Relationships are the most valuable currency we have. Life is about connection. It’s about establishing trust. Nowhere is this connection and trust more important than with our family and friends.
But for many men, this connection of trust can be hard. It’s not because they don’t want those connections, it’s not that they don’t want to trust people but because of the hurts and heartaches that they have suffered, they’ve built walls around their hearts.
When they first begin building these walls, they tell ourselves that they are for their own protection. It’s their way of keeping the hurt at bay but soon they realize the stronghold they have built has become a prison of they’re own making.
I know because I am one of those men. When I was about 14-years-old my parents divorced. For me, this was a devastating experience. It completely destroyed my family, it shook my faith in all that I believed in. I had grown up in the church; my father and grandfather were ministers. Divorce was not something that was supposed to happen to families like mine. I went to bed one night with what I thought was a typical happy family and woke up the next morning to utter chaos.
It happened just like that.
This is one of the first times I can remember in my life that people I looked up to and respected, the people that were supposed to protect me, hurt and disappointed me. I went through all the typical things that children of divorce have to go through. Switching from one parent’s home to the other every other weekend, hearing one side of the family talk bad about the other. A lot of times I didn’t know how to deal with what had happened.
So what did I do? I began building walls to protect myself.
Over the years because I felt I couldn’t rely on family members any more I started relying on friends to fill the void that my hurt had left. Each time these friendships failed, I built a few more walls.
This all happened during the all-important teen years when I was trying to discover who I was and what I believed. It was one hurt after the other. By the time I was a young adult I had an impressive stronghold built around my heart. One that I was proud of, no one could penetrate the defenses that I had built. I wasn’t going to allow anyone to ever hurt me again.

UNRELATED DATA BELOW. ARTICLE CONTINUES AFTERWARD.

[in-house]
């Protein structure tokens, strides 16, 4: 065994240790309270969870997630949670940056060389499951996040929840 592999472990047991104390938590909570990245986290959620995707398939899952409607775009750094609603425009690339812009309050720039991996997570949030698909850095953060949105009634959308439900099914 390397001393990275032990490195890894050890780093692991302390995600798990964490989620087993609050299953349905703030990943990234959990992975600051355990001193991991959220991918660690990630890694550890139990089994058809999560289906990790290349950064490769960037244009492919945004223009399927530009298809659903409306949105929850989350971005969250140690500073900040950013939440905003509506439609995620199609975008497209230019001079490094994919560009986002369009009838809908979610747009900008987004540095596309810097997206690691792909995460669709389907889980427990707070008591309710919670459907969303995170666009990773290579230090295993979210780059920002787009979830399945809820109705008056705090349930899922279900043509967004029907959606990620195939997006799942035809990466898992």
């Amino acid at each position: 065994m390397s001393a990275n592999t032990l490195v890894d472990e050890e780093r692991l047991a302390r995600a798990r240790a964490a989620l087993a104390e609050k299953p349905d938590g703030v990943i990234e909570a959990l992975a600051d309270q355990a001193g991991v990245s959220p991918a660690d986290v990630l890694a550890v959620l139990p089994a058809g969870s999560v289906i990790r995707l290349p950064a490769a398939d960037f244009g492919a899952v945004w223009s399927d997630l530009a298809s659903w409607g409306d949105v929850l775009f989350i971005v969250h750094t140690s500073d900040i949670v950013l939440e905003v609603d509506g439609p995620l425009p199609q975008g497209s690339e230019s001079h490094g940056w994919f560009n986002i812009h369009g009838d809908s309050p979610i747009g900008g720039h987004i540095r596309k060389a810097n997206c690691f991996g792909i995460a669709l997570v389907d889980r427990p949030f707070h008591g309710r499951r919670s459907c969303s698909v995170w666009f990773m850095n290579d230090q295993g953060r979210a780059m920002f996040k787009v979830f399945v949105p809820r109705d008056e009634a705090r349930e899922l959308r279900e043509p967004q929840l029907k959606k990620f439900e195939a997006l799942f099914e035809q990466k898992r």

No one could breach the walls that I had built. No matter what the devil or this world tried to throw at me, I could handle it because I was safe within my walls.
I thought my spiritual stronghold, built with my own hands would protect me. I could not have been more wrong. You see I had played right into the enemy’s hands because there is only one protection for our spiritual wounds.
The Bible tells us in Proverbs 18:10:
“The name of the Lord is a strong tower; The righteous runs to it and is safe and set on high [far above evil].”
He should be our strong tower; He should be who we run to when we are hurt. When we seek refuge in anything outside of Christ we only find defeat.
Why do we build these walls? Why do we rely on own protection and walls that we have built to protect us?
I believe there are two main reasons:
- Lack of trust in God – In our heads we may have an understanding that God can protect us but we don’t trust that He will. We reason that since we have gone through trials and hurts in our life that God cannot be relied upon to help us. We rely on what we can do ourselves.
Jeremiah 17:5 says, “Thus says the Lord, ‘Cursed is the man who trusts in and relies on mankind, Making [weak, faulty human] flesh his strength, And whose mind and heart turn away from the Lord.'”
- Fear – We are afraid of what we may have to go through in this life. We are afraid that we cannot handle what the enemy throws at us.
Psalms 56:3-4 says, “When I am afraid, I will put my trust and faith in You. In God, whose word I praise; In God I have put my trust; I shall not fear. What can mere man do to me?”
The walls we have built to keep the hurt and pain shut out, have also shut out the close relationship with our family and with God that we so desperately crave.
Dealing with past hurts and trauma is not something that you just acknowledge and then move past. Most of the walls that we hide behind took years to build and it will take years to fully dismantle them.
Though God showed me this lesson years ago, I still have to make a conscious effort to not allow those walls that I have successful destroyed to be rebuilt. Every time there is a misunderstanding with my wife, I have to remind myself not to shut down and close myself off.
I’m thankful for an understanding wife and a gracious God who can look past the broken parts of me.
If you are like me and you find yourself battling past hurts, know there is a God waiting for you to run to him. You’ll never regret the decision and once those walls begin to crumble, you’ll find the connection with those you love stronger than ever.